They Do Protest Too Much, Methinks

The ongoing protests, now in their eighth day, against the election of Donald Trump as President of the U.S. can be seen in benign fashion as democracy in action, illustrations of the exercise of the right of free speech. Some of the protestors may be  sincere, open-minded critics of what they perceive are Trump's policies and intentions. They do not deny the validity of his election, nor seek to disqualify it.  

But the protests must also be seen less kindly as undemocratic and indeed reactionary in their refusal to accept the validity of the democratic election result.

The United States today has nothing in common with the Communist regime in East Germany in the 1950s. Nevertheless, it is well to remember the bitter remark of the German poet and playwright Bertolt Brecht after the failure of the uprising of June 17, 1953 in East Germany against poor economic wage and working conditions, an uprising  that was put down brutually by Soviet Union troops. 

In his poem "The Solution" critical of the brutality, Brecht ironically wrote it was easier for the Communist goverment to maintain control by dissolving  the people and electing  another. The present day U.S protestors, whether choreographed or not or organized by groups said to be sponsored by billionaire George Soros, in their refusal to accept the will of the people want to dissolve the American people and demand both the reversal of the election result and  changes in the Constitution.

Ostensibly, based on the fact that Hillary Clinton, defeated in the vote for the Electoral College but obtained a slim majority in the overall  popular vote, the protestors  call  for the Electoral College to be abolished. They appear ignorant  that 2016 is not unique. Five times before in American history, a presidential candidate has been elected by winning a majority in the Electoral College but not the popular vote in the country. Nevertheless, the protestors argue for the Electors on December 19, 2016 to ignore the votes of their states and vote for Hillary Clinton.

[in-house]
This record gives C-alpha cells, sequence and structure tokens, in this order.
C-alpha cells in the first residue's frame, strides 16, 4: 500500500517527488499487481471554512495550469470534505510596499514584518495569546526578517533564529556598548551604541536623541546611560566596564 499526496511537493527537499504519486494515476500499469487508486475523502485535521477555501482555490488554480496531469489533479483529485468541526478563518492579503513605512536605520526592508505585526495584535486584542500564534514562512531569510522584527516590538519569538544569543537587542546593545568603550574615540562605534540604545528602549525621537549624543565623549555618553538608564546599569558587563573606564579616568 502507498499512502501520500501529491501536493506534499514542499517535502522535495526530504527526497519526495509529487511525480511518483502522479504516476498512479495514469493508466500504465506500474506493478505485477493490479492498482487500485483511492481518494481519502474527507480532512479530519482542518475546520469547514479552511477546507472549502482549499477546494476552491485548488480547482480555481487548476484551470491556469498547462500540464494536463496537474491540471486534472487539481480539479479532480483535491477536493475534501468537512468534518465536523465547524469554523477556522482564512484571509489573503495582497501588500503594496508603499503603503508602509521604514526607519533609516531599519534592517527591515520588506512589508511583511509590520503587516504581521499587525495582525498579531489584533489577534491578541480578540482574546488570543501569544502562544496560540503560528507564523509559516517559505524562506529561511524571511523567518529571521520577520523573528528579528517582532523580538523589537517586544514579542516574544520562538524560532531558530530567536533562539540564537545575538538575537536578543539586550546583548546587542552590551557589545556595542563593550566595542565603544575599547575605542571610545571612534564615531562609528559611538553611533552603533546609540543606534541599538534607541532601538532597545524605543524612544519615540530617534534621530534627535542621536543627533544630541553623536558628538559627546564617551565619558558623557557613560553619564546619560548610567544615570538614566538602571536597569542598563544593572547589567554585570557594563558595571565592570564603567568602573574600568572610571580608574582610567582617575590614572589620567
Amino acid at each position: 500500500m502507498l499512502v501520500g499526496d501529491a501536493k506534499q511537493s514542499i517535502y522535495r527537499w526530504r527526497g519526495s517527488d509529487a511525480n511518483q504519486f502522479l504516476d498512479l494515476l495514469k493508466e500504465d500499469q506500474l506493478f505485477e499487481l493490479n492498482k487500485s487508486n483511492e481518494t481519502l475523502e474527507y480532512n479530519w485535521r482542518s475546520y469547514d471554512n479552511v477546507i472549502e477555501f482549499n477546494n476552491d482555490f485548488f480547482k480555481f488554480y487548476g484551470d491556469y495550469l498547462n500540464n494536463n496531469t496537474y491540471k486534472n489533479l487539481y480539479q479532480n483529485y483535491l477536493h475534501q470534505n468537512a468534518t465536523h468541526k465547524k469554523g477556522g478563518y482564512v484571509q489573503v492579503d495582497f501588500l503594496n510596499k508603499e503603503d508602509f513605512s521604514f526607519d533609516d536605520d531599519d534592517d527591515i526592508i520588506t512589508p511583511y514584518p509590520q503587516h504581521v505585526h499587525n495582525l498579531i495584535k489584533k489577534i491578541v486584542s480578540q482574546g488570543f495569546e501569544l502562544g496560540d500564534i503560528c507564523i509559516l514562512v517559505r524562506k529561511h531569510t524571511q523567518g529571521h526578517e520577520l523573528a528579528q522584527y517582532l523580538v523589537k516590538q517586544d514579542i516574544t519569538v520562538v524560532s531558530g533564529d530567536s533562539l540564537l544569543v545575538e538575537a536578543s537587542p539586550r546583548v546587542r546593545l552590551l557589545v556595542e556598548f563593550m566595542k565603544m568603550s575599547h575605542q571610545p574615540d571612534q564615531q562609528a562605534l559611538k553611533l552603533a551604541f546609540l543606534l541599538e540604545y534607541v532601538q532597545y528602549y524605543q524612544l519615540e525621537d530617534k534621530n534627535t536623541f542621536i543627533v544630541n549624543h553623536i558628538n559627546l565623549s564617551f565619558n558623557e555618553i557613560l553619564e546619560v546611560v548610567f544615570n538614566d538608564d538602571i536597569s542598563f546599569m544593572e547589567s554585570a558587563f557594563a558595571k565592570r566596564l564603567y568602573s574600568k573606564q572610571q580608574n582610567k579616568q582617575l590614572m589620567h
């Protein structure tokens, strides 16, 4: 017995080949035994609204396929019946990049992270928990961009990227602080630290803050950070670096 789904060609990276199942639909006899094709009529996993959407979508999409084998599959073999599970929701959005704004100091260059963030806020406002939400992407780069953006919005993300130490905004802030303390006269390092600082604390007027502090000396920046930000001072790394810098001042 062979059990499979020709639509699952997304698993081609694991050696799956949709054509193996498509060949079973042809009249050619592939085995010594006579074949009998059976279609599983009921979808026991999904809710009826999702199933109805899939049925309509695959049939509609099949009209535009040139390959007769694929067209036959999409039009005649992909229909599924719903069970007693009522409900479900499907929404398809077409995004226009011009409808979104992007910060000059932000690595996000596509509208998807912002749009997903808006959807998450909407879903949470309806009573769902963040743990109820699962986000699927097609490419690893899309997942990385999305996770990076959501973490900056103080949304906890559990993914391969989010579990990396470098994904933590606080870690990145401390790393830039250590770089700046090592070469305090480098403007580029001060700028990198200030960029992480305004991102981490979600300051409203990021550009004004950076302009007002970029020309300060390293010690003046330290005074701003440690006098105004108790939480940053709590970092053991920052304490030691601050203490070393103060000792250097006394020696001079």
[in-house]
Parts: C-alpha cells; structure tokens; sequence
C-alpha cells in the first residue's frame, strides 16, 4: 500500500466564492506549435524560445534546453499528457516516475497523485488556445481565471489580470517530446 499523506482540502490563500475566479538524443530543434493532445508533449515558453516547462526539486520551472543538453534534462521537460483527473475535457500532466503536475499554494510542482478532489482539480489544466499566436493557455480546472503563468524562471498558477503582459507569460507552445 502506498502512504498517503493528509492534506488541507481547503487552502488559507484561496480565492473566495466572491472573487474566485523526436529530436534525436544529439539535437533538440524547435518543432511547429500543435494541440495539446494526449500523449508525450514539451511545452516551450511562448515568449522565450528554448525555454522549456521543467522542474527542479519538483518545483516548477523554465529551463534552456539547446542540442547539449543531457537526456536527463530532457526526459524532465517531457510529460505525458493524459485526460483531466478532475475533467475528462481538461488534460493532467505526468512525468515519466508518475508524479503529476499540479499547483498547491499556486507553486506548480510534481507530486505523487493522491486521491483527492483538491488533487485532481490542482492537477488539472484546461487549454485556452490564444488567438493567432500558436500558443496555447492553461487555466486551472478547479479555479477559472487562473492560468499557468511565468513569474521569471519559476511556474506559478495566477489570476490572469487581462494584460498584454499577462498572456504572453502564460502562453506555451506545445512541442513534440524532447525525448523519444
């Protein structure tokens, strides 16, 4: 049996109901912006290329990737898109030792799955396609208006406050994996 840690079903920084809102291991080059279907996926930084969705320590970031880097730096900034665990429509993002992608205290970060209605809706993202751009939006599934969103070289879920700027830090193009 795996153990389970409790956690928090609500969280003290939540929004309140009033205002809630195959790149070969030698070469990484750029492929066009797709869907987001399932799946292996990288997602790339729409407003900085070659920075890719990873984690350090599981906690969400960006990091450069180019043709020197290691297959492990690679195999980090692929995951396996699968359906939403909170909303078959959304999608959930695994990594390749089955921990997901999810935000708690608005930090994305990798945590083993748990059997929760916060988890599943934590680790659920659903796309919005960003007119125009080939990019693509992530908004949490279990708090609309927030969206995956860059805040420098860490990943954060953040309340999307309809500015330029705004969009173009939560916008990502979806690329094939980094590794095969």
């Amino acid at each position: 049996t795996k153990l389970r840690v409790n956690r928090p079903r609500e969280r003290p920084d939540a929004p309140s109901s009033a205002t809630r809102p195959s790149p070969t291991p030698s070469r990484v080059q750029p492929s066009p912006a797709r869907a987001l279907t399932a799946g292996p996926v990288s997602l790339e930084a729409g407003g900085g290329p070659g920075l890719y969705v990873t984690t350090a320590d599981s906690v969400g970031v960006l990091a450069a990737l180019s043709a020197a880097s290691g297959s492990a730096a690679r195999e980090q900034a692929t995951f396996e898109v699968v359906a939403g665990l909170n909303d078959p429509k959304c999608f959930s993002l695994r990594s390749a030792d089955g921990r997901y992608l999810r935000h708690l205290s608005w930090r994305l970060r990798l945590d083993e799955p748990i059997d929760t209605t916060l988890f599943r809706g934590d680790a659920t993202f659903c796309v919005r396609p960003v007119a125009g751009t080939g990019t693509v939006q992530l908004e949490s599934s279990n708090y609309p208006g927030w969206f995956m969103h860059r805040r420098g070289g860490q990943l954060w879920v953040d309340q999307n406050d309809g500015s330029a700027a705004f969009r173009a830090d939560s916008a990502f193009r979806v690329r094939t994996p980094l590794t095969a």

Protests by American citizens have been part of political theatre in American politics for some time but it is surprising that some of the present actors seem unknowingly to be playing the end of Shakespeare's King Lear. The present-day protestors overplay their role in viewing  the election of Donald Trump as U.S. president as "the weight  of this sad time." No supporter of Trump has ever claimed that he is, like Abraham Lincoln or Oliver Cromwell, the instrument of divine purpose.

Some protestors, whether from the Democratic Party, believers in identity politics, African-Americans, Latinos, environmentalists, and LGBT, genuinely differ from President-elect Trump on many policy issues. It is true that this point Trump has disclosed a few general views on economic policy, on a global poitical system, the renegotiate trade agreeements, and taxation policy.

But even more true is that the details of his intended policies remain unknown. The wisest words on this so far come both from Russian Foreign Minister Sergei Lavrov and President Barack Obama. Lavrov asserted it is sensible to wait for Trump's actions and not focus on his rhetoric. Obama correctly referred to Trump as pragmatic, not ideological. 

In contrast, the ideology of the protestors unwilling to accept the democratically expressed will of the people has affected well known celebrity figures as well as the irresponsible New York Times, acting as a short sighted detective in pursuing its quarry. That irreponsibility and lack of objectivity in reporting  is evident in reading  some stories in just one day's issue, that of November 15, 2016. Trump's victory rattles Greece as it seeks stability. Trump's victory leaves Mexico mired in a state of fear and paraysis. Trump turns on the Hate. The omniscience of the NYT and the protestors it influences is staggering in its divination of a world that is hostile to Trump.

The usual celebrities take front stage. The always dramatic Yoko Ono uttered a well publicised public high pitched scream on announcement of Trump's victory. Lady Gaga displayed her charms outside Trump Tower in New York City by brandishing a placard that told us that "Love trumps hate." Robert de Niro, who felt as bad after the election result as he had done after 9/11, wanted to punch Trump in the face. Not to be left out of the theater, Barbra Streisand, Lena Durham, Cher, Amy Schumer. Chelsea Handler, among others have given way to tears.